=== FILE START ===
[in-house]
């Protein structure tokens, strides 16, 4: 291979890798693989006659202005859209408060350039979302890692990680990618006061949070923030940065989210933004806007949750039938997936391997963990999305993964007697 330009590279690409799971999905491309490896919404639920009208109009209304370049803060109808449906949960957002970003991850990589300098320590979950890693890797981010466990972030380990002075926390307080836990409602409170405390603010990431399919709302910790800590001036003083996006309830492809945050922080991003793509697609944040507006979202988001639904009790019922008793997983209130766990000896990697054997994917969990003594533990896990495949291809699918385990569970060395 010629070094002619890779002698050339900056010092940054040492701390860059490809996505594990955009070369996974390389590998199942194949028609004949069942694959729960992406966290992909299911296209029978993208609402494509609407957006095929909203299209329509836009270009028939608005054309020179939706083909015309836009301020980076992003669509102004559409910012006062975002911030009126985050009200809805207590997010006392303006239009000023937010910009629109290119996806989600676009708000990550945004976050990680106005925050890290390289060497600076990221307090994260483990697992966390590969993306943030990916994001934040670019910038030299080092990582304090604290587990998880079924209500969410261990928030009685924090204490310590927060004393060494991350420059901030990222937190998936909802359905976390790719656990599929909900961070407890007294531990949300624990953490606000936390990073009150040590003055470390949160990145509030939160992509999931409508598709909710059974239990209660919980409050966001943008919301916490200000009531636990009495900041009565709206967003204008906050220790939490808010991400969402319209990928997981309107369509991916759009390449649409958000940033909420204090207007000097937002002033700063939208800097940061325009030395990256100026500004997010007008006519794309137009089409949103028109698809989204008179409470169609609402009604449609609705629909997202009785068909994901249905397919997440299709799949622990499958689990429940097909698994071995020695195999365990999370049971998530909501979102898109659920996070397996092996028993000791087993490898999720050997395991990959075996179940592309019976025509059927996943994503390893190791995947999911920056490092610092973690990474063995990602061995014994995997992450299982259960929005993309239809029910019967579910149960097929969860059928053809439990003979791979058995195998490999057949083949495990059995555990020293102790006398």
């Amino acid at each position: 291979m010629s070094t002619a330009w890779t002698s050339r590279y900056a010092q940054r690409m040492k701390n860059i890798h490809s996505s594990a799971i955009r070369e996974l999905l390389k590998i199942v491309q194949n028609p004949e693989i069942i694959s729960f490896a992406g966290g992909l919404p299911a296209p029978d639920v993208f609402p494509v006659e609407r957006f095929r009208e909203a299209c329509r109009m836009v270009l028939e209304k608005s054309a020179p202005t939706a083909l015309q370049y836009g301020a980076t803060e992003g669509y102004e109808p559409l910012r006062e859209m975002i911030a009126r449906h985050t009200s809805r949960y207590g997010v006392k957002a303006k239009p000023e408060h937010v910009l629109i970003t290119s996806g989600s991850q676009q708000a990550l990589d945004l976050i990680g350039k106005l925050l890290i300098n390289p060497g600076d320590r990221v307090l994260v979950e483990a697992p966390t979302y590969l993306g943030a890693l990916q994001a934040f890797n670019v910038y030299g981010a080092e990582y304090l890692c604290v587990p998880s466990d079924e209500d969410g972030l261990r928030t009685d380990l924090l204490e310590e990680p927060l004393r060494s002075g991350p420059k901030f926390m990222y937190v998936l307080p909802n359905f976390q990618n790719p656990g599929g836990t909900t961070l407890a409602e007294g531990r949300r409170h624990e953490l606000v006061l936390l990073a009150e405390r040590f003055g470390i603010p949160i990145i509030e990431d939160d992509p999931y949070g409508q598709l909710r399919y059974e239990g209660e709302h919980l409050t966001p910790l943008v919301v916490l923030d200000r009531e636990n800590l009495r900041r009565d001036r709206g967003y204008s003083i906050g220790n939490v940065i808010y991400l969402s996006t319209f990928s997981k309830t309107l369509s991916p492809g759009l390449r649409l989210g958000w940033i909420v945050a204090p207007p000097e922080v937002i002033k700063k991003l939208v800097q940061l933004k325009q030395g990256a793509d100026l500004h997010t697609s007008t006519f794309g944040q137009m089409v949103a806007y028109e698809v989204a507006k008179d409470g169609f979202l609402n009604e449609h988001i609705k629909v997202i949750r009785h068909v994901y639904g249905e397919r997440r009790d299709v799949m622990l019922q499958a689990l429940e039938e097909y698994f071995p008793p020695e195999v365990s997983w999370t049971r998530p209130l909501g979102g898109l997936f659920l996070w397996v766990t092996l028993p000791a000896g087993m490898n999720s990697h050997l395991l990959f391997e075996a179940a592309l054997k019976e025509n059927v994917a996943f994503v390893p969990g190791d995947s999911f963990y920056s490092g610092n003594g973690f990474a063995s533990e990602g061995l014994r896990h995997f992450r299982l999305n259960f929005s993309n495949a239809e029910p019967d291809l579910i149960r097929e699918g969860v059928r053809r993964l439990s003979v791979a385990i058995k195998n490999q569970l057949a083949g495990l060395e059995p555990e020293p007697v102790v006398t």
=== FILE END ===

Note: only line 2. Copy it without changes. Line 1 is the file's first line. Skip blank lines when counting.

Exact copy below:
């Protein structure tokens, strides 16, 4: 291979890798693989006659202005859209408060350039979302890692990680990618006061949070923030940065989210933004806007949750039938997936391997963990999305993964007697 330009590279690409799971999905491309490896919404639920009208109009209304370049803060109808449906949960957002970003991850990589300098320590979950890693890797981010466990972030380990002075926390307080836990409602409170405390603010990431399919709302910790800590001036003083996006309830492809945050922080991003793509697609944040507006979202988001639904009790019922008793997983209130766990000896990697054997994917969990003594533990896990495949291809699918385990569970060395 010629070094002619890779002698050339900056010092940054040492701390860059490809996505594990955009070369996974390389590998199942194949028609004949069942694959729960992406966290992909299911296209029978993208609402494509609407957006095929909203299209329509836009270009028939608005054309020179939706083909015309836009301020980076992003669509102004559409910012006062975002911030009126985050009200809805207590997010006392303006239009000023937010910009629109290119996806989600676009708000990550945004976050990680106005925050890290390289060497600076990221307090994260483990697992966390590969993306943030990916994001934040670019910038030299080092990582304090604290587990998880079924209500969410261990928030009685924090204490310590927060004393060494991350420059901030990222937190998936909802359905976390790719656990599929909900961070407890007294531990949300624990953490606000936390990073009150040590003055470390949160990145509030939160992509999931409508598709909710059974239990209660919980409050966001943008919301916490200000009531636990009495900041009565709206967003204008906050220790939490808010991400969402319209990928997981309107369509991916759009390449649409958000940033909420204090207007000097937002002033700063939208800097940061325009030395990256100026500004997010007008006519794309137009089409949103028109698809989204008179409470169609609402009604449609609705629909997202009785068909994901249905397919997440299709799949622990499958689990429940097909698994071995020695195999365990999370049971998530909501979102898109659920996070397996092996028993000791087993490898999720050997395991990959075996179940592309019976025509059927996943994503390893190791995947999911920056490092610092973690990474063995990602061995014994995997992450299982259960929005993309239809029910019967579910149960097929969860059928053809439990003979791979058995195998490999057949083949495990059995555990020293102790006398």